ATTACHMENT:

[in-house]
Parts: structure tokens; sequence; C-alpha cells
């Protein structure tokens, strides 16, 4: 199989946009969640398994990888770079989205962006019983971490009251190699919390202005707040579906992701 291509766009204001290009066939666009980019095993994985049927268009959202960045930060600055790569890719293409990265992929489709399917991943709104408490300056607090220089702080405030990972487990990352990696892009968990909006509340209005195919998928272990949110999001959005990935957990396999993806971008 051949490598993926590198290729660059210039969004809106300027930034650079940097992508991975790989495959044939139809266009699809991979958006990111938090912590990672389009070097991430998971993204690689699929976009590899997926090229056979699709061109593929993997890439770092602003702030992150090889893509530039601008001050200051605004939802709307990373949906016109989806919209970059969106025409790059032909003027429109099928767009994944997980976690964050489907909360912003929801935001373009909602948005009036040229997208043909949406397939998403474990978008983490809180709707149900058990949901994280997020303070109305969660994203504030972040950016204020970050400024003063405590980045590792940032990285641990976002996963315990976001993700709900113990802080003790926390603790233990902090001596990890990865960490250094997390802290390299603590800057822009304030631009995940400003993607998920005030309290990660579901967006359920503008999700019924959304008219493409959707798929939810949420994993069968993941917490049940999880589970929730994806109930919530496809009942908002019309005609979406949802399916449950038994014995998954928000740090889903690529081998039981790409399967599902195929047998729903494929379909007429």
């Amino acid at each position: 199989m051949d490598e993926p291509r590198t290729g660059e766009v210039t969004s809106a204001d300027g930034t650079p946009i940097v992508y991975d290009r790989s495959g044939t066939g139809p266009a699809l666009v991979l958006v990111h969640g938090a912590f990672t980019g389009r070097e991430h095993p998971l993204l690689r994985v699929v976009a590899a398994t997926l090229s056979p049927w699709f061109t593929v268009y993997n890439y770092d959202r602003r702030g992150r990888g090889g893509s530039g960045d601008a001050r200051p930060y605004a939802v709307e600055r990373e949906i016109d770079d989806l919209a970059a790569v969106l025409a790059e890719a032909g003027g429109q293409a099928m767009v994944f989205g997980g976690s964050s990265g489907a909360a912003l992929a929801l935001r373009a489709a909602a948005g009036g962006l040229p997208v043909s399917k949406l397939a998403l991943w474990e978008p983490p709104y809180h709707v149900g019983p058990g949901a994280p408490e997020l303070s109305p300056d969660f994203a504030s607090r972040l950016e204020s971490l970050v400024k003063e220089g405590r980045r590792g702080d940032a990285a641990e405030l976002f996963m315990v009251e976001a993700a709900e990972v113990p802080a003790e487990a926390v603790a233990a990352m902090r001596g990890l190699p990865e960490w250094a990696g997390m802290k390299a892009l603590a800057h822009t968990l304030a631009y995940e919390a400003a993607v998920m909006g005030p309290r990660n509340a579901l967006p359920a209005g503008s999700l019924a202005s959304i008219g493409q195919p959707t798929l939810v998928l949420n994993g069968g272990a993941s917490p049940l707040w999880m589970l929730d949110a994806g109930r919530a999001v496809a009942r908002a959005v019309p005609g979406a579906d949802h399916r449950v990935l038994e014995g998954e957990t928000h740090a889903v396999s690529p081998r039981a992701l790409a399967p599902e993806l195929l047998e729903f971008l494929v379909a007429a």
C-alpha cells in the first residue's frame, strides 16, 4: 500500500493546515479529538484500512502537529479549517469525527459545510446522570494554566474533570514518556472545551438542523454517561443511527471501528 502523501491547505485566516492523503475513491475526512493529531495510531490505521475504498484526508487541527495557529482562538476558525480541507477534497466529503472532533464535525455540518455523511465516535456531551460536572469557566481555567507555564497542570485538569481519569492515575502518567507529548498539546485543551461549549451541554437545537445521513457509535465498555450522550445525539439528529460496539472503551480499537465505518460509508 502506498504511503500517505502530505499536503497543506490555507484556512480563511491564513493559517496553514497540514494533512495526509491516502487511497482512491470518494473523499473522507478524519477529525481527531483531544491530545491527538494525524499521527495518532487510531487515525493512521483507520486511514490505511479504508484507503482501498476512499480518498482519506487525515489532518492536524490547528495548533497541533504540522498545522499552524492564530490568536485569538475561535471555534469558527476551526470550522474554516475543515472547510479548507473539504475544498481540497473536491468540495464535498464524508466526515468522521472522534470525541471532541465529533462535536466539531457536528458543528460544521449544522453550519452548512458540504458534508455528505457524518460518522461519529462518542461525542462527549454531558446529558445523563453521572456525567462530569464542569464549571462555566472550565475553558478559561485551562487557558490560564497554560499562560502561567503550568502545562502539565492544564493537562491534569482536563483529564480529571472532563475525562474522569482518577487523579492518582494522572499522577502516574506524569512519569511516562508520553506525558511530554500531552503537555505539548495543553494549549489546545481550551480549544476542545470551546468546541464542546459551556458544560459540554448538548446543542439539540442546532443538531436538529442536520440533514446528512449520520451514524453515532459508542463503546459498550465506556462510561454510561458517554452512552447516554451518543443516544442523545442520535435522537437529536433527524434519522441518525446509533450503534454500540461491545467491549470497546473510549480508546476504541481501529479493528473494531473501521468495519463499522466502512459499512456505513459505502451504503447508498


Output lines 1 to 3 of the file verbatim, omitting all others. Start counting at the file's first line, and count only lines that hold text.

[in-house]
Parts: structure tokens; sequence; C-alpha cells
């Protein structure tokens, strides 16, 4: 199989946009969640398994990888770079989205962006019983971490009251190699919390202005707040579906992701 291509766009204001290009066939666009980019095993994985049927268009959202960045930060600055790569890719293409990265992929489709399917991943709104408490300056607090220089702080405030990972487990990352990696892009968990909006509340209005195919998928272990949110999001959005990935957990396999993806971008 051949490598993926590198290729660059210039969004809106300027930034650079940097992508991975790989495959044939139809266009699809991979958006990111938090912590990672389009070097991430998971993204690689699929976009590899997926090229056979699709061109593929993997890439770092602003702030992150090889893509530039601008001050200051605004939802709307990373949906016109989806919209970059969106025409790059032909003027429109099928767009994944997980976690964050489907909360912003929801935001373009909602948005009036040229997208043909949406397939998403474990978008983490809180709707149900058990949901994280997020303070109305969660994203504030972040950016204020970050400024003063405590980045590792940032990285641990976002996963315990976001993700709900113990802080003790926390603790233990902090001596990890990865960490250094997390802290390299603590800057822009304030631009995940400003993607998920005030309290990660579901967006359920503008999700019924959304008219493409959707798929939810949420994993069968993941917490049940999880589970929730994806109930919530496809009942908002019309005609979406949802399916449950038994014995998954928000740090889903690529081998039981790409399967599902195929047998729903494929379909007429």